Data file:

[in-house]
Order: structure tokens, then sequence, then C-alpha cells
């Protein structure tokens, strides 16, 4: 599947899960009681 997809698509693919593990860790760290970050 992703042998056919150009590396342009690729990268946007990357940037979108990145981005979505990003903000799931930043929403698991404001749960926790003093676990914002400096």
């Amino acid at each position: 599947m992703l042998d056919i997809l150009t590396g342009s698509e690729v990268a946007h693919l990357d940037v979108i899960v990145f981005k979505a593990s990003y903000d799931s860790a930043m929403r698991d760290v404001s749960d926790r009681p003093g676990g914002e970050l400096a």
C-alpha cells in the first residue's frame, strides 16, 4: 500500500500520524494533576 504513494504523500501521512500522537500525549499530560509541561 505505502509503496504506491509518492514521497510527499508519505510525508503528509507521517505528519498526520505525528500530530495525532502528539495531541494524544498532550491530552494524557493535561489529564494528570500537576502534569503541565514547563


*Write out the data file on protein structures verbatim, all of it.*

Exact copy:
[in-house]
Order: structure tokens, then sequence, then C-alpha cells
């Protein structure tokens, strides 16, 4: 599947899960009681 997809698509693919593990860790760290970050 992703042998056919150009590396342009690729990268946007990357940037979108990145981005979505990003903000799931930043929403698991404001749960926790003093676990914002400096």
């Amino acid at each position: 599947m992703l042998d056919i997809l150009t590396g342009s698509e690729v990268a946007h693919l990357d940037v979108i899960v990145f981005k979505a593990s990003y903000d799931s860790a930043m929403r698991d760290v404001s749960d926790r009681p003093g676990g914002e970050l400096a």
C-alpha cells in the first residue's frame, strides 16, 4: 500500500500520524494533576 504513494504523500501521512500522537500525549499530560509541561 505505502509503496504506491509518492514521497510527499508519505510525508503528509507521517505528519498526520505525528500530530495525532502528539495531541494524544498532550491530552494524557493535561489529564494528570500537576502534569503541565514547563